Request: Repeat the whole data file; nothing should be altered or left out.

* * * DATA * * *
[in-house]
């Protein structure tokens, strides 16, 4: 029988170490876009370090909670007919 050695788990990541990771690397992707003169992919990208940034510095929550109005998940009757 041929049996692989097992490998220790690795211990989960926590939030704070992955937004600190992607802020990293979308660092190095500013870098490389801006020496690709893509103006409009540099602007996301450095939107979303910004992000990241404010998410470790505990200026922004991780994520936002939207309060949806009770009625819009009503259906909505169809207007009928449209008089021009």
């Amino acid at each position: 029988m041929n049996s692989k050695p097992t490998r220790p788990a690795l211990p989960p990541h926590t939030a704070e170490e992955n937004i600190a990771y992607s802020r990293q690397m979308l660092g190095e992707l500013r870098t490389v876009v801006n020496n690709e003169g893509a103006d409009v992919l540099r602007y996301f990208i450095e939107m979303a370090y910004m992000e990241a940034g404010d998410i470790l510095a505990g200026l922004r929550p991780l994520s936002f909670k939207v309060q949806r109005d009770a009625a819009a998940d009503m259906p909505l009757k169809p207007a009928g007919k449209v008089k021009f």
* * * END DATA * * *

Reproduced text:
[in-house]
């Protein structure tokens, strides 16, 4: 029988170490876009370090909670007919 050695788990990541990771690397992707003169992919990208940034510095929550109005998940009757 041929049996692989097992490998220790690795211990989960926590939030704070992955937004600190992607802020990293979308660092190095500013870098490389801006020496690709893509103006409009540099602007996301450095939107979303910004992000990241404010998410470790505990200026922004991780994520936002939207309060949806009770009625819009009503259906909505169809207007009928449209008089021009």
């Amino acid at each position: 029988m041929n049996s692989k050695p097992t490998r220790p788990a690795l211990p989960p990541h926590t939030a704070e170490e992955n937004i600190a990771y992607s802020r990293q690397m979308l660092g190095e992707l500013r870098t490389v876009v801006n020496n690709e003169g893509a103006d409009v992919l540099r602007y996301f990208i450095e939107m979303a370090y910004m992000e990241a940034g404010d998410i470790l510095a505990g200026l922004r929550p991780l994520s936002f909670k939207v309060q949806r109005d009770a009625a819009a998940d009503m259906p909505l009757k169809p207007a009928g007919k449209v008089k021009f």